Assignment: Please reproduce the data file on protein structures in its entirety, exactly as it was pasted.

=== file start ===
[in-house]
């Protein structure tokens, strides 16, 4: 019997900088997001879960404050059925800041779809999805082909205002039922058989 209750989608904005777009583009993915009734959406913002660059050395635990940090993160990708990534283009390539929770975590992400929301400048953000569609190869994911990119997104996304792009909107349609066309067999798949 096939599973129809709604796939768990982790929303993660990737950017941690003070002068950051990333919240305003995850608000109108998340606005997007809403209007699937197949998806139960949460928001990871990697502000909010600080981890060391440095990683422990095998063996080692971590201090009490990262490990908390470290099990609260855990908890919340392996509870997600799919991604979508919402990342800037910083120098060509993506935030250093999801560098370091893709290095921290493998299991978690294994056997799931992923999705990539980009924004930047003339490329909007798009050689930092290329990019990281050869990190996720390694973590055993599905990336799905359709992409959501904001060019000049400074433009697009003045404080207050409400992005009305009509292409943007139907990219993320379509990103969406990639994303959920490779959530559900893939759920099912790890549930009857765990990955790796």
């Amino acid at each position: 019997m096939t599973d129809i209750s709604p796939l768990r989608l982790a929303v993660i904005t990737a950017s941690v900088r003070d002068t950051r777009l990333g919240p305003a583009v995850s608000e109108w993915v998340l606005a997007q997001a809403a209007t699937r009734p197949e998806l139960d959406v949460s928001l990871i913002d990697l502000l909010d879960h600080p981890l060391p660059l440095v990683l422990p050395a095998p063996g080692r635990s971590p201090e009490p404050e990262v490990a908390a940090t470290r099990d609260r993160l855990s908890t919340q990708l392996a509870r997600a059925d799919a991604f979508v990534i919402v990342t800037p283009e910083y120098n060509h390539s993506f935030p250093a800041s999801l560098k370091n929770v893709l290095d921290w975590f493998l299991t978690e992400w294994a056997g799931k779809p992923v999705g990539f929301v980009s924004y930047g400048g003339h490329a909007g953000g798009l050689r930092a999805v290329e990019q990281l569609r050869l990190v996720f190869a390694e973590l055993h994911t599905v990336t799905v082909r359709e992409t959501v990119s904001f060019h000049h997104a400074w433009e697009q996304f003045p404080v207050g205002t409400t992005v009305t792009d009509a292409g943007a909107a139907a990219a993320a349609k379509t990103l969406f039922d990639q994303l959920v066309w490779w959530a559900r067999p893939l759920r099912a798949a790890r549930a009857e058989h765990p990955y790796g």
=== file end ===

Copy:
[in-house]
């Protein structure tokens, strides 16, 4: 019997900088997001879960404050059925800041779809999805082909205002039922058989 209750989608904005777009583009993915009734959406913002660059050395635990940090993160990708990534283009390539929770975590992400929301400048953000569609190869994911990119997104996304792009909107349609066309067999798949 096939599973129809709604796939768990982790929303993660990737950017941690003070002068950051990333919240305003995850608000109108998340606005997007809403209007699937197949998806139960949460928001990871990697502000909010600080981890060391440095990683422990095998063996080692971590201090009490990262490990908390470290099990609260855990908890919340392996509870997600799919991604979508919402990342800037910083120098060509993506935030250093999801560098370091893709290095921290493998299991978690294994056997799931992923999705990539980009924004930047003339490329909007798009050689930092290329990019990281050869990190996720390694973590055993599905990336799905359709992409959501904001060019000049400074433009697009003045404080207050409400992005009305009509292409943007139907990219993320379509990103969406990639994303959920490779959530559900893939759920099912790890549930009857765990990955790796």
């Amino acid at each position: 019997m096939t599973d129809i209750s709604p796939l768990r989608l982790a929303v993660i904005t990737a950017s941690v900088r003070d002068t950051r777009l990333g919240p305003a583009v995850s608000e109108w993915v998340l606005a997007q997001a809403a209007t699937r009734p197949e998806l139960d959406v949460s928001l990871i913002d990697l502000l909010d879960h600080p981890l060391p660059l440095v990683l422990p050395a095998p063996g080692r635990s971590p201090e009490p404050e990262v490990a908390a940090t470290r099990d609260r993160l855990s908890t919340q990708l392996a509870r997600a059925d799919a991604f979508v990534i919402v990342t800037p283009e910083y120098n060509h390539s993506f935030p250093a800041s999801l560098k370091n929770v893709l290095d921290w975590f493998l299991t978690e992400w294994a056997g799931k779809p992923v999705g990539f929301v980009s924004y930047g400048g003339h490329a909007g953000g798009l050689r930092a999805v290329e990019q990281l569609r050869l990190v996720f190869a390694e973590l055993h994911t599905v990336t799905v082909r359709e992409t959501v990119s904001f060019h000049h997104a400074w433009e697009q996304f003045p404080v207050g205002t409400t992005v009305t792009d009509a292409g943007a909107a139907a990219a993320a349609k379509t990103l969406f039922d990639q994303l959920v066309w490779w959530a559900r067999p893939l759920r099912a798949a790890r549930a009857e058989h765990p990955y790796g």